As the seasons transition from summer to fall, you've likely put together a running home checklist with to-do's like: (1) check the batteries and test the smoke alarms, (2) rake the leaves, and (3) swap the shorts and t-shirts for jeans, long-johns, and jackets. To that end I'd suggest adding one item to your fall checklist: do a home energy check-up. It will save you some serious money down the road and will get you on track toward environmentally sustainable smarter living.
Check your utility bill
Why it matters: Energy utility bills cost the average American household over $2,200 a year. You could get 4 iPads or iPhones for that same amount!
How to do it: Start with a check of your monthly utility bills going back over the last year to make sure the numbers look reasonable. If you're like me, you've likely signed up for "autopay" to pay your bill electronically and therefore may not pay close attention to it. Your utility keeps electronic copies of your monthly bills and give you acces-- usually via a "Your Account" page on their website.
What to Look for: It's best to compare month-to-month bills over a minimum of two years. Look for any unusual bumps or trends in usage patterns (weather-normalized). If you spot any peculiar differences from one year to the next and you didn't plug in any new large appliances (fridge, large TV) or heating/cooling units, or drastically change your usage of existing said appliances and equipment, then you ought to consider calling up a maintenance specialist to check out your big appliances and heating/cooling units. Your utility may even help you defray the costs of having a specialist come out to diagnose and fix your major appliances and/or heating/cooling units -- check out the "incentives" or "rebates" pages on your utility's website. Or you can try Energy Star's incentive search tool.
Cultivate the habit of energy efficiency
Why it matters: Energy efficiency is sometimes tough to explain and often remains 'invisible' because it isn't a physical resource. (It's our job at NRDC to make it visible!) Instead, efficiency lies in the realm of choice and behavior, which when made with clear goals and intentions over time, will lead to smart habits. The sweet reward from efficiency is that you get to keep more money in your pocket and reduce your impact on the environment!
How to do it: There are a lot of fundamental things you can do to begin (Energy Star is an excellent online resource). Here are three "parent-tested" recommendations from me:
- Have a certified maintenance specialist check your heating & cooling equipment. This page gives you an idea of what they'll do for you.
- Buy your next home appliance, lighting or piece office equipment from TopTenUSA or at least make sure it bears the Energy Star logo.
- Go LED. Today's LED bulbs are generally dimmable, have no mercury inside, and include a wide assortment of light output temperatures ("color of the light") like the 'warm glow' that we commonly associate with the incandescent bulb. And they'll last for 20 years or more -- or in today's consumer math -- equates to at least 10 cell phone purchases you'll likely make.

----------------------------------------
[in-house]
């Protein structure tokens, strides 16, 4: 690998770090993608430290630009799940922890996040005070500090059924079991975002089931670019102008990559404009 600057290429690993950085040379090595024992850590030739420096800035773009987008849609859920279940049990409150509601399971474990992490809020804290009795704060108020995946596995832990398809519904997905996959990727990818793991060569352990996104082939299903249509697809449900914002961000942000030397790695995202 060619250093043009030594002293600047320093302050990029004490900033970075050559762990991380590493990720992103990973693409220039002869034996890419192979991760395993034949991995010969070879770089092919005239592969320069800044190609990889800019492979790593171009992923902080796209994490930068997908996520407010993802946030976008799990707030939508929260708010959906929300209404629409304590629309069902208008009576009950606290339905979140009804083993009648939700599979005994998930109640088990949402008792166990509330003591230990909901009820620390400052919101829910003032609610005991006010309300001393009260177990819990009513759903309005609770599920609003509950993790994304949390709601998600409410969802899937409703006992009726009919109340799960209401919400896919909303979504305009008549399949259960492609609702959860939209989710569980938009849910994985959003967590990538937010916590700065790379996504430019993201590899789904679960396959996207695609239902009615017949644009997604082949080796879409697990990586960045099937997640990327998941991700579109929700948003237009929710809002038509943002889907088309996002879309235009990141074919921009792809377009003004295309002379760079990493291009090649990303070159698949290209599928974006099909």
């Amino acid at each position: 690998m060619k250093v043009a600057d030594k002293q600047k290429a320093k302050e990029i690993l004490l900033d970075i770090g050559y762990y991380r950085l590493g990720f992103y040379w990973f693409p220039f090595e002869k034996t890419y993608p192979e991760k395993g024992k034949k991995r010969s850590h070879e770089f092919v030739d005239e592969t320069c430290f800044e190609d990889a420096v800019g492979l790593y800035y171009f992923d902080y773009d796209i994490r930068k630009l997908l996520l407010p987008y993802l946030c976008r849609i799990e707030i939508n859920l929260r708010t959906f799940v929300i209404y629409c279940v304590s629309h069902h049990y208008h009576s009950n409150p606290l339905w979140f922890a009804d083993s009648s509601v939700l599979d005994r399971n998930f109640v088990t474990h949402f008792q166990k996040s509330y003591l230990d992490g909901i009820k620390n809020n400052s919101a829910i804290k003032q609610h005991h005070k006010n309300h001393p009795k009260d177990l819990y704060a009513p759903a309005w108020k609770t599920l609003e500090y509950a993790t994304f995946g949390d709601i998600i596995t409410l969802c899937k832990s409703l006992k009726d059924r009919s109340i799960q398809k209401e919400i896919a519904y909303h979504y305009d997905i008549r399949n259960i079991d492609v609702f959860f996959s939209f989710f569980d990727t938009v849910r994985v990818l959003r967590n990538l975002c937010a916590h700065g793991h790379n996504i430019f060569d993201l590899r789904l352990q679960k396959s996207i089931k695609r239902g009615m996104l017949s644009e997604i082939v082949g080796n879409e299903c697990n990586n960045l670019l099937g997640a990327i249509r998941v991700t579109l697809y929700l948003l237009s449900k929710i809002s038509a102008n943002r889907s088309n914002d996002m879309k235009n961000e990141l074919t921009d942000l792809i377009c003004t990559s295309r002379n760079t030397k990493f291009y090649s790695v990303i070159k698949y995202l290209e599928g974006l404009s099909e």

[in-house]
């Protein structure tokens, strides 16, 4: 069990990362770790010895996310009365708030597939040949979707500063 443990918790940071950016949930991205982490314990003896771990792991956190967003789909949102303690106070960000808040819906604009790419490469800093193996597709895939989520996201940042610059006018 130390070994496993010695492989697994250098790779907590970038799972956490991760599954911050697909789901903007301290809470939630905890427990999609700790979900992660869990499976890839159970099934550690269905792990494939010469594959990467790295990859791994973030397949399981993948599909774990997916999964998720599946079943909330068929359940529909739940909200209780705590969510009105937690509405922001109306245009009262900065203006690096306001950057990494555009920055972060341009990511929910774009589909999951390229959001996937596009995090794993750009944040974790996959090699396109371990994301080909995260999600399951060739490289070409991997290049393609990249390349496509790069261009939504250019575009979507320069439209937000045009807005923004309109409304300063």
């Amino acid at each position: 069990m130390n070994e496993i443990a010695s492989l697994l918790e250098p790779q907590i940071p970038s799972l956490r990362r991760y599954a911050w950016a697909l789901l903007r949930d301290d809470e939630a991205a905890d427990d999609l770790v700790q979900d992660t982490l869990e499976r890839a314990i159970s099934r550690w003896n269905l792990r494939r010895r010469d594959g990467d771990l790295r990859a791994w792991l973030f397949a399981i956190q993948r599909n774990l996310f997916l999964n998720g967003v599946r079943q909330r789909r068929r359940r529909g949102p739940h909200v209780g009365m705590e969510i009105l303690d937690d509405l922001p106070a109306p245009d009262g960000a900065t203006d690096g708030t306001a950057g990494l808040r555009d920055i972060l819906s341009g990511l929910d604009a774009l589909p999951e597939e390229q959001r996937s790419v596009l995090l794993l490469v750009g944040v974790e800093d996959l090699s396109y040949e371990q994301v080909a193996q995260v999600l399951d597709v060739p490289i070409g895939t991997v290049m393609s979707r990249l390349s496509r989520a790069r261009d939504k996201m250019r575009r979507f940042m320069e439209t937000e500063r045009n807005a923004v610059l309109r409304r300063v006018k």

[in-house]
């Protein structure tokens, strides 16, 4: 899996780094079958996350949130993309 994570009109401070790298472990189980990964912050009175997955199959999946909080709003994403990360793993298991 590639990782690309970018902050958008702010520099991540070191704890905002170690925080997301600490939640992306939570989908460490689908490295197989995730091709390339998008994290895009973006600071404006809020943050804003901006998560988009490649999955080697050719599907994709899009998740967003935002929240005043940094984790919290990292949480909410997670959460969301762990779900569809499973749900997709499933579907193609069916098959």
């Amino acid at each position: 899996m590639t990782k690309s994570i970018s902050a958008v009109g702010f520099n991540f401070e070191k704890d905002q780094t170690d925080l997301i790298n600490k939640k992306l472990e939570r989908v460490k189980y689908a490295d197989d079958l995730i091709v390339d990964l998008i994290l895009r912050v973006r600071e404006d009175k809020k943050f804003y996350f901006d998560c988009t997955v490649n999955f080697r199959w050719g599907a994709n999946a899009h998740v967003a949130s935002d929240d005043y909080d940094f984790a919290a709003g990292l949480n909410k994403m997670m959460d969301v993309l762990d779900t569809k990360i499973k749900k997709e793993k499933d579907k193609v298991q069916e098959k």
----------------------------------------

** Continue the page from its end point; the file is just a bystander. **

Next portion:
Want to go further with efficiency at home? Check out these resources:
- Energy Star Home Improvement Guide
- Article: 'Deep Energy Retrofits Take Root in Homes'
Cut the Carbon
Why it matters: If you've read this far, you know the reasons:
- Extreme Weather: Impacts of Climate Change
- NRDC Dan Lashof on Switchboard: "What Happens in the Arctic, Doesn't Stay in the Arctic"
How to do it: A lot of options are available, either through your existing utility or a third-party organization, to go "100% renewable" power to support clean and renewable energy.
- Comprehensive search of utility and non-utility vendors: Dept of Energy: Buying Green Power
- Non-utility vendors search tool: Green-e certified Renewable Energy Providers*
Want to go further to promote clean and renewable energy at home and in your community? Check out these opportunities:
- Solar Mosaic: Takes a great new idea -- internet 'crowdfunding' -- to clean energy investment. Note, however, that it is still in development.
- Grid Alternatives: Volunteer to put up solar for economically disadvantaged households or local non-profit organizations.
- Interfaith Power & Light: A great resource for any group of faith wanting to lower their impact on the planet.
- Tell your local city hall and/or planning board that you want more location-efficient opportunities in your community, i.e., more walkable and bikable streets and pathways and more clean transit options.
*Note I am a board member of Green-e and work to make sure that the certification process and companies bearing the Green-e label direct collections toward building only clean and renewable energy projects. I will be attending the annual conference of renewable energy market vendors in Washington, D.C. next week.